Docusate is an orally available, over-the-counter laxative and stool softener used to treat or prevent constipation. Docusate has not been linked to serum enzyme elevations during therapy or to clinically apparent liver injury with jaundice.


Docusate (dok’ ue sate) is a stool softener and surfactant previously known as dioctyl sodium [or calcium] sulfosuccinate (DSS). Docusate is commonly used to treat or prevent constipation and to promote bowel regularity in hospitalized, bed-bound or immobilized persons. Docusate salts are thought to act as detergents, reducing surface tension of liquids and fatty substances in the intestine, thereby softening stool consistency. The efficacy of docusate in treatment and prevention of constipation has not been well documented. However, extensive experience with its use has documented its safety and tolerability. Docusate has been in use in the U.S. since the 1950s and current indications are for treatment and prevention of constipation. Docusate is available without prescription in capsules of 50, 100, 240 and 250 mg generically and under various brand names such as Colace, Doxidan, Regulex, Silace and Surfak. A liquid formulation for oral use is also available. The typical oral dose is 50 to 300 mg daily until bowel movements are normal. Common side effects include diarrhea, abdominal cramping, nausea, bitter taste and dizziness.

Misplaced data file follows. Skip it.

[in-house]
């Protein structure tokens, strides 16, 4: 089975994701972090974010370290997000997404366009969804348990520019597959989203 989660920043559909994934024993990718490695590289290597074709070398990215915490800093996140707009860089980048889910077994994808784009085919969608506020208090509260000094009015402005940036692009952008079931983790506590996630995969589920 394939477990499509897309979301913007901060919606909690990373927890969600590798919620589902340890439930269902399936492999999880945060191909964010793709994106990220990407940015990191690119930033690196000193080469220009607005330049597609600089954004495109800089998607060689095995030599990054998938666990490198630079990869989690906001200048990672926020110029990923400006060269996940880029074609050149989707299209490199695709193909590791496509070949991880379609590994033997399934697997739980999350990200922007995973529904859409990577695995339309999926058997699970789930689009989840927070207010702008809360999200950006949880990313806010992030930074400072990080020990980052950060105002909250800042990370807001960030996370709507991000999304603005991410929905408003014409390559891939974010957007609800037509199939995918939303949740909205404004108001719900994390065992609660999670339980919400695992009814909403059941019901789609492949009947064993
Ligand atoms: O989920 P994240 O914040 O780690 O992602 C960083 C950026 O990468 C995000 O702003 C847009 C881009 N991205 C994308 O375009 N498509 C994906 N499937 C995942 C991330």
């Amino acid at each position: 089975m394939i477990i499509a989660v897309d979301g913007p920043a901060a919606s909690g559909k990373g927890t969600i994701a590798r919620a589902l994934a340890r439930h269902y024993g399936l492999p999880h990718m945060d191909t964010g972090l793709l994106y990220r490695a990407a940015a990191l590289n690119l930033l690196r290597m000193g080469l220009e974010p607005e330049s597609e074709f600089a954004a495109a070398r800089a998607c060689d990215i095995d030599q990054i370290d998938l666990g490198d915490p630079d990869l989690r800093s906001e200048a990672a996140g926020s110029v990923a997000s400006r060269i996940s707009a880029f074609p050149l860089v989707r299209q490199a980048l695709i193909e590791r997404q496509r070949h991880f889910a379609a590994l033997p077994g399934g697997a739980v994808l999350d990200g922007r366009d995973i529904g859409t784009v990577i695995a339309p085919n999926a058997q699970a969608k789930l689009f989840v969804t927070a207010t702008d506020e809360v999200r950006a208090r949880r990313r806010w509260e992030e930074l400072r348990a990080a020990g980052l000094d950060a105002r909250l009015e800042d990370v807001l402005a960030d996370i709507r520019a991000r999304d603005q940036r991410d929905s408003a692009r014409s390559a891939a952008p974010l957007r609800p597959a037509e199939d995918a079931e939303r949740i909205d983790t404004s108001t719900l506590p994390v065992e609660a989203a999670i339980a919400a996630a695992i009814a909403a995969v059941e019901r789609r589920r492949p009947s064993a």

Docusate has not been linked to elevations in serum enzyme levels during treatment, although there have been few published studies of its effects of liver tests. There have been no cases of clinically apparent liver injury attributable to docusate published in the literature and, thus, significant liver injury from docusate must be exceedingly rare, if it occurs at all.

Likelihood score: E (unlikely cause of clinically apparent liver injury).

Mechanism of Injury

Docusate is metabolized by the liver and undergoes extensive first-pass metabolism to both active and inactive metabolites. Despite its hepatic metabolism and high level of plasma protein binding, it has not been implicated in causing drug-drug interactions. The lack of reported cases of liver injury due to docusate may be due to the low doses of typical therapy.

Drug Class: Gastrointestinal Agents, Cathartics and Laxatives



Docusate – Generic, Colace®